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    Every Picture Tells a Story…Don’t It?

    I could write a lovely soliloquy about the value of attending a Mid-Year Section Meeting, telling you all about the terrific educational programs, the world class speakers, the networking opportunities, and – in the case of the Presidents Section – the chance to tell the fraternal story to members of Congress on Capitol Hill. But it may be more effective to demonstrate the benefits of participating in these meetings through these incredible “before and after” photos of actual Section meeting attendees…

    Now that you’ve seen incontrovertible evidence that attendance at a Section meeting can transform your life, just click here to learn more about the specific Section meeting that addresses your professional needs and register online today…

    She still knows…

    This is a purely personal story that (for once) has NOTHING to do with fraternal solvency, relevance, or governance issues.  It just happened to me last week and every word is true…

    We moved to Chicago about 20 years ago, when our children were relatively young (9 and 6).  One of the hardest things about the move was leaving our families in California.  My mom was worried sick that her youngest grandchildren would forget her.  So she made it a point to send them cards for no special reason.  In addition to her words of wisdom, those cards would also contain a little “walking around money” as she referred to it.

    One day, when our youngest son was about 12 years old, he wanted to go to the movies with some of his friends.  The only problem was he did not have enough money for a ticket and mom and dad weren’t in the mood to shell out any more greenbacks to finance his leisure activities.  Not 15 minutes later the mail was delivered and included in it were cards (and $20) for her two youngest grandchildren.

    Our son opened the card, looked at the $20 bill, and said, “How does she know?!?!?!”  I, of course, had been trying to answer that same question about my mom for my whole life.  Usually, however, I asked it in response to her uncanny knowledge of my poor decision-making.  It didn’t matter what you did wrong, my mom seemed to know about it before it happened.  Needless to say, our son was able to go to the movies with his buddies thanks to his all-knowing Nana.

    Fast forward 12 years…

    This same son, now 24 years old, had arrived at the point in his life where college and graduate school are coming to an end and working for a living was on the horizon.  But before facing that harsh reality, he was planning one last month-long soiree through Europe to hone his culinary skills before entering the restaurant business in Chicago the next month.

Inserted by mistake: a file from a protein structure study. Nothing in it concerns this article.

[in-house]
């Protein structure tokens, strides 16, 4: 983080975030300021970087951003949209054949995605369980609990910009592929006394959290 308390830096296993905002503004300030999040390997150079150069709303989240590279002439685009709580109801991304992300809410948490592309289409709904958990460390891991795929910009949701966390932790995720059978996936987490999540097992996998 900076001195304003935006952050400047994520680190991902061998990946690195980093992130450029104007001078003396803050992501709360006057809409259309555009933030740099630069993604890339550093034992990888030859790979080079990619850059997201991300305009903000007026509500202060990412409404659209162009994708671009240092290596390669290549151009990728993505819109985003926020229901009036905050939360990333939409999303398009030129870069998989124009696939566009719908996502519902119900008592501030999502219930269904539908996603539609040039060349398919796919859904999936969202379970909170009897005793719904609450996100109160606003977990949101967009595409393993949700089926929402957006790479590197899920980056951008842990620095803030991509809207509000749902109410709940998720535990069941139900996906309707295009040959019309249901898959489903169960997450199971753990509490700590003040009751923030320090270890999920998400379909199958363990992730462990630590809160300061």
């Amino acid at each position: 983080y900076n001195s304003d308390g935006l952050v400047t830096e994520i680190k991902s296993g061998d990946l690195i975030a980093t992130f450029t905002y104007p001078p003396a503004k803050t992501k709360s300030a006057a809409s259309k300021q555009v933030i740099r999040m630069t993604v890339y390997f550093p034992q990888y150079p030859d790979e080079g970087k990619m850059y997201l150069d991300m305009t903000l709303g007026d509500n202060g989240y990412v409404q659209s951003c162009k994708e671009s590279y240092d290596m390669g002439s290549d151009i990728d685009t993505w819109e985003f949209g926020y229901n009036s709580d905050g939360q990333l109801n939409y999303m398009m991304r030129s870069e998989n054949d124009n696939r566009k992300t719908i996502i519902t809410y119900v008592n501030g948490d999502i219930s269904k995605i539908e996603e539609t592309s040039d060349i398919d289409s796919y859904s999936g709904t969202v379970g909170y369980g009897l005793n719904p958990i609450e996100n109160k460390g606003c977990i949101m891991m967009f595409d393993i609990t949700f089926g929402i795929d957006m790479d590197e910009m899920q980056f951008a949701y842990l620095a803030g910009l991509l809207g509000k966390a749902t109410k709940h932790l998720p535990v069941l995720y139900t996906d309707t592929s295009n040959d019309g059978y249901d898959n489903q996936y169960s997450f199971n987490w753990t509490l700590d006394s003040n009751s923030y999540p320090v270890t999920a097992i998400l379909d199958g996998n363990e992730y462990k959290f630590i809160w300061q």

The only problem was that the financing for the trip was looking a bit thin.  He figured he needed about $3,000 for the full month in Europe, but his line of credit from the Bank of Mom and Dad was tapped out.  What to do…where to turn…?

    While he was pondering what to do and where to turn, my wife and I went to the Post Office to pick up our mail.  In it was a legal-sized envelope from the trustee of my mom’s estate.  She passed away five years ago to the day.  No doubt the envelope contained some tax forms we needed to file for small trust accounts that we had all but forgotten.

    But along with the tax forms was a check payable to our son for the final distribution of the funds my mom left for him in the amount of…(wait for it)…$3,008.00.  My wife and I just looked at each other in stunned silence.  Five years to the day when we said goodbye she’s still taking care of her grandchildren.

    We brought the check home and showed it to our son.  His response…

    “She still knows!!!!!”

    7 Responses

    1. Great story Joe, brought a tear to my eye.

    2. As we all know, God works in mysterious ways. Your mother is an angel – literally!

    3. Joe: Incredible story. Your mom was one in a million.

    4. Our Mothers never forget their family, do they Joe?

      On another note,it is vitally important for all officer’s, etc. to attend these Mid-Year Meetings, as well as the Annual Meetings in the Fall. The opportunities that are presented to us to share, personally and as a group, are undoubtedly priceless when it comes to placing value on whether one should attend or not. It could mean the difference between success or failure eventually.

      Thanks Joe for the opportunity to express our views.

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